“Democracy does not enjoy the good health,
as it has never enjoyed in the past, but it is not on the verge of grave.” – Norberto Bobbio
The creation of the European Union (EU) has irreversibly undermined the traditional shape of states. Such structure encompassing multiple power centers, entailing decision-making relevant to the citizens’ lives, has triggered the downturn in national systems, subsequently weakening the supranational level. In the light of the above, the democracy concept has suffered the most. Yet, next to the long-lasting problem of lack of democracy at the EU’s level, the worrying autocratic trends in many countries calls into question the system on which the EU rests and its transformative power. These challenges are interconnected.
Progress towards democracy has been halted in many countries, but also certain developed and consolidated democracies have noted a decline (for example Poland and Hungary). The Freedom House’s report Freedom in the World recorded for the 13th consecutive year decline in global freedom. Obviously, these setbacks are more complex in those countries that have never experienced consolidated democracy, as is the case with the countries of the Western Balkans.
Citizens’ satisfaction with the functioning of democracy is also at a low level and varies from country to country; in Sweden people are satisfied; in Spain, they are not, according to a survey from April 2019. Across the 27 countries surveyed, 51% of citizens are not satisfied how democracy works in their own backyard. At the heart of the citizens’ dissatisfaction is the belief that politicians are corrupt, which causes apathy and a lack of social engagement.
In the Western Balkans, citizens’ trust in the work of institutions is also at an extremely low level, as many as 70% of them generally do not agree that the law is applied equally to everyone and with only 35% of citizens who have confidence in the work of parliament, shows the latest Balkan Barometer. Thus, such a belief influences the limited participation of citizens in the public policies creation or in controlling their implementation. In Montenegro, from the 2016 parliamentary to 2018 presidential elections, the number of complaints concerning the election campaign dropped from 2373 to none. The interested public has lost interest since the complaints are usually rejected. In addition to strong political pressure on the work of institutions, such perception is affected by numerous cases of abuse of public resources, illegal donations to political parties, attacks on media and general atmosphere of uncertainty and view that those close to authorities are in a more favourable position to fulfil their rights. Accordingly, most citizens feel excluded and politically irrelevant, while societies become increasingly polarized and fragmented. An additional problem in the Western Balkans are also the political elites that, due to their way of ruling, cannot eradicate undemocratic practices since they represent the basic leverage of their power.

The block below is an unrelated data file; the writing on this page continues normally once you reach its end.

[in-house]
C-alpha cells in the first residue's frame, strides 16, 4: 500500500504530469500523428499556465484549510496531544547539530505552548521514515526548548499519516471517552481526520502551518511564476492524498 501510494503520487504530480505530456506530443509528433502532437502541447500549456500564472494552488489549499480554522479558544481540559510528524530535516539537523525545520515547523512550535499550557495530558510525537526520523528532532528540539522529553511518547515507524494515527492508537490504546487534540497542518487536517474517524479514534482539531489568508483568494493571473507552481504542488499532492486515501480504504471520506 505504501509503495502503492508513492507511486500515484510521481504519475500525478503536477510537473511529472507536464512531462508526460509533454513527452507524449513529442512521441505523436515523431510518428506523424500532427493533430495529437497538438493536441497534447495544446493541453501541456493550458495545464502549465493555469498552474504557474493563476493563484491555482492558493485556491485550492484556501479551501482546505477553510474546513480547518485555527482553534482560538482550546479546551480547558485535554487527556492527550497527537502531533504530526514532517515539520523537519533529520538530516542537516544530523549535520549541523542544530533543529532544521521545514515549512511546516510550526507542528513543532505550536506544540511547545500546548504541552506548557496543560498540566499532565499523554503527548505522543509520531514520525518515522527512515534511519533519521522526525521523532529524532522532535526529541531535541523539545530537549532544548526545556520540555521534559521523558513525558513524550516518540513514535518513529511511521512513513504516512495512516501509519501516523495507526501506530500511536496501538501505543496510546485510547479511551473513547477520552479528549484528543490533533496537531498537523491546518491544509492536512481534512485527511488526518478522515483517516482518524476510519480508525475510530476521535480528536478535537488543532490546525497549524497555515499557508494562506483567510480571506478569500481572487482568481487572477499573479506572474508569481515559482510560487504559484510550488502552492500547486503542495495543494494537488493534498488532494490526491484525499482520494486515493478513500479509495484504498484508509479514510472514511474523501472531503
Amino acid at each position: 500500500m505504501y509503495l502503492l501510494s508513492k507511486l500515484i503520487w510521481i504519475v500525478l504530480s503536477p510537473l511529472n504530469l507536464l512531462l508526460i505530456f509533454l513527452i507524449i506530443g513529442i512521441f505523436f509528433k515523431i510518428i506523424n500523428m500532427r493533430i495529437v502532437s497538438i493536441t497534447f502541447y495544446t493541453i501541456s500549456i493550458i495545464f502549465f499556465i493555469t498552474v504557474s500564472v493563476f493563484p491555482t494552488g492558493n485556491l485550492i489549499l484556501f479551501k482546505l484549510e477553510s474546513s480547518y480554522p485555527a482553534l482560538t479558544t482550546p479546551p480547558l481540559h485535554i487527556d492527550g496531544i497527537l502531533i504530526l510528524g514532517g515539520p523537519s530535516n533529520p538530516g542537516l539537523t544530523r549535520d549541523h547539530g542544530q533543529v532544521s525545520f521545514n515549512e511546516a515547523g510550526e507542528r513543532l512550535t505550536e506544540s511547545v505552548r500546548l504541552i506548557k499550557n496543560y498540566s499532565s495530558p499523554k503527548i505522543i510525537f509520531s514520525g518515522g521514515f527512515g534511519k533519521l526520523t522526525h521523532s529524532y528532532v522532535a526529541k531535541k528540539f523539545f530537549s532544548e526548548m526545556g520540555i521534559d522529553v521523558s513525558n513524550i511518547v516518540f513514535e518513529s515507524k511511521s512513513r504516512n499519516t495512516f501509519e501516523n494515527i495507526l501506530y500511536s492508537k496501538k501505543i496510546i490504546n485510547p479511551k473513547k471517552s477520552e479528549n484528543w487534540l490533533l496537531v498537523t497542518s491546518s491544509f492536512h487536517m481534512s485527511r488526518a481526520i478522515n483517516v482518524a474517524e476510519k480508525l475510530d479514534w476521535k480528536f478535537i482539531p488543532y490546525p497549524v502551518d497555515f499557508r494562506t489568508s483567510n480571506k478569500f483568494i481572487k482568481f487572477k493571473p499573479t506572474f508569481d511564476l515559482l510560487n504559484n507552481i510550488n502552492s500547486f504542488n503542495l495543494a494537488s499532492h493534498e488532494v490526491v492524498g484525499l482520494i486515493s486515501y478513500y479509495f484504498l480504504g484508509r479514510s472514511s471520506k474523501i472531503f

The wave of protests spattered the Western Balkan countries in 2018 and 2019 (primarily Albania, Bosnia and Herzegovina, Montenegro and Serbia), calling for the rule of law and a joint action that would prevent persistent violations of human rights and illegal practices. Albeit such reactions were short-lived and their influence limited, they have shown that civic awareness of the role they must play in democratization lives and it is not completely suppressed.
- The global decline of democracy is a warning sign and requires a more comprehensive response;
- There is a strong link between the political crisis and the crisis of liberalism while questioning of political representation is a democratic response to the crisis of liberalism;
- The EU, which is still perceived as the finest framework for democratization, must not ignore the crisis of democracy in any part of Europe, as it is a constant trigger for potential conflicts and instability;
the process of strengthening democracy at all levels (the EU, the level of member states, the Western Balkan countries that hope for membership prospects) must go hand in hand. This in fact means that the EU needs to strengthen the instruments for sanctioning member states in the case of serious violations of the rule of law principles, but also those that use within the conditionality policy for candidate and potential candidate countries. As the well-known Balkan writer Meša Selimović said, “the thought raises dissatisfaction, dissatisfaction brings up rebellion”, efforts to democratize the states must be spurred by citizens’ reaction, greater involvement in control of institutions, calls for respect of the rule of law, using protests and other mechanisms at their disposal.
Text by Jovana Marović for the Belgrade Security Forum